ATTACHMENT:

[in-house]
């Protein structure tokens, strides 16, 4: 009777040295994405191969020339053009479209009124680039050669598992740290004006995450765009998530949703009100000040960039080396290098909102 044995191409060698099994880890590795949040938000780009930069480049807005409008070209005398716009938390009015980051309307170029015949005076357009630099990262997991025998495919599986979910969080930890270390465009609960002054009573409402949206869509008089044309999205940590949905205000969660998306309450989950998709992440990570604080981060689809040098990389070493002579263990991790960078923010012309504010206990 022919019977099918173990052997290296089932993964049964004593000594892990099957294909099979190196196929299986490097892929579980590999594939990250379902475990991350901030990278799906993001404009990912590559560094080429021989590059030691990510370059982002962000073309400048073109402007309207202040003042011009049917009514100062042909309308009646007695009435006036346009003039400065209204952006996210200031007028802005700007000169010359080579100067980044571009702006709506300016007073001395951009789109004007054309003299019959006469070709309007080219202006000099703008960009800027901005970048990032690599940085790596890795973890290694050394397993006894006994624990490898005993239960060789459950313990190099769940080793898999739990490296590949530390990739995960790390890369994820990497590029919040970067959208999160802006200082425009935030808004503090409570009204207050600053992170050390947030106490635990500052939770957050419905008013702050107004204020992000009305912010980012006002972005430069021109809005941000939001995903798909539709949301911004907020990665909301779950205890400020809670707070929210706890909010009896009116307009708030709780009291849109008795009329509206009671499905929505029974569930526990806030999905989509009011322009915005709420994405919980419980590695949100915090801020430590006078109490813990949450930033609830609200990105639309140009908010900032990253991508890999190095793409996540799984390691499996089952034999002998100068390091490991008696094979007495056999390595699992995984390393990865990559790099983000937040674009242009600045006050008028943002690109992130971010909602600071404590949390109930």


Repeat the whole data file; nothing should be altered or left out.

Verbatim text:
[in-house]
């Protein structure tokens, strides 16, 4: 009777040295994405191969020339053009479209009124680039050669598992740290004006995450765009998530949703009100000040960039080396290098909102 044995191409060698099994880890590795949040938000780009930069480049807005409008070209005398716009938390009015980051309307170029015949005076357009630099990262997991025998495919599986979910969080930890270390465009609960002054009573409402949206869509008089044309999205940590949905205000969660998306309450989950998709992440990570604080981060689809040098990389070493002579263990991790960078923010012309504010206990 022919019977099918173990052997290296089932993964049964004593000594892990099957294909099979190196196929299986490097892929579980590999594939990250379902475990991350901030990278799906993001404009990912590559560094080429021989590059030691990510370059982002962000073309400048073109402007309207202040003042011009049917009514100062042909309308009646007695009435006036346009003039400065209204952006996210200031007028802005700007000169010359080579100067980044571009702006709506300016007073001395951009789109004007054309003299019959006469070709309007080219202006000099703008960009800027901005970048990032690599940085790596890795973890290694050394397993006894006994624990490898005993239960060789459950313990190099769940080793898999739990490296590949530390990739995960790390890369994820990497590029919040970067959208999160802006200082425009935030808004503090409570009204207050600053992170050390947030106490635990500052939770957050419905008013702050107004204020992000009305912010980012006002972005430069021109809005941000939001995903798909539709949301911004907020990665909301779950205890400020809670707070929210706890909010009896009116307009708030709780009291849109008795009329509206009671499905929505029974569930526990806030999905989509009011322009915005709420994405919980419980590695949100915090801020430590006078109490813990949450930033609830609200990105639309140009908010900032990253991508890999190095793409996540799984390691499996089952034999002998100068390091490991008696094979007495056999390595699992995984390393990865990559790099983000937040674009242009600045006050008028943002690109992130971010909602600071404590949390109930």